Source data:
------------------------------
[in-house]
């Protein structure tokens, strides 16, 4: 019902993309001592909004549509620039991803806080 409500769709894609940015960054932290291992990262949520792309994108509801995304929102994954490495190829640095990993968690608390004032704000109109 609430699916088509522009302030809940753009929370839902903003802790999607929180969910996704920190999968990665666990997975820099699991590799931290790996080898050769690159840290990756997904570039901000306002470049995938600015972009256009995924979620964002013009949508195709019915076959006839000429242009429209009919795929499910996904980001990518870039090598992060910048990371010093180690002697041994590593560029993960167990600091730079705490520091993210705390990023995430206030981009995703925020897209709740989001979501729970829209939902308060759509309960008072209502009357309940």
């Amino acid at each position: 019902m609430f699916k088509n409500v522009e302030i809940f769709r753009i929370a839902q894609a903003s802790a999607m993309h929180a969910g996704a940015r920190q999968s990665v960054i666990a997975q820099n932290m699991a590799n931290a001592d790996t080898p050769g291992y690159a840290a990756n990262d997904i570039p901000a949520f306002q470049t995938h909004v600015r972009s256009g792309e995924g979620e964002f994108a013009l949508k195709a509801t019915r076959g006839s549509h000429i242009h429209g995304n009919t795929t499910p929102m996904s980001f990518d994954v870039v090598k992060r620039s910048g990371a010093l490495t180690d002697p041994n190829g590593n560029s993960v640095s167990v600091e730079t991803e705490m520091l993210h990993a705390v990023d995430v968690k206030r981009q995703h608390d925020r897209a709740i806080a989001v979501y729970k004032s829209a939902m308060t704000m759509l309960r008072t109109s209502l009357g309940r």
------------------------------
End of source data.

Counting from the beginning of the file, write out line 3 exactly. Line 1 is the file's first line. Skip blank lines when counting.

């Amino acid at each position: 019902m609430f699916k088509n409500v522009e302030i809940f769709r753009i929370a839902q894609a903003s802790a999607m993309h929180a969910g996704a940015r920190q999968s990665v960054i666990a997975q820099n932290m699991a590799n931290a001592d790996t080898p050769g291992y690159a840290a990756n990262d997904i570039p901000a949520f306002q470049t995938h909004v600015r972009s256009g792309e995924g979620e964002f994108a013009l949508k195709a509801t019915r076959g006839s549509h000429i242009h429209g995304n009919t795929t499910p929102m996904s980001f990518d994954v870039v090598k992060r620039s910048g990371a010093l490495t180690d002697p041994n190829g590593n560029s993960v640095s167990v600091e730079t991803e705490m520091l993210h990993a705390v990023d995430v968690k206030r981009q995703h608390d925020r897209a709740i806080a989001v979501y729970k004032s829209a939902m308060t704000m759509l309960r008072t109109s209502l009357g309940r």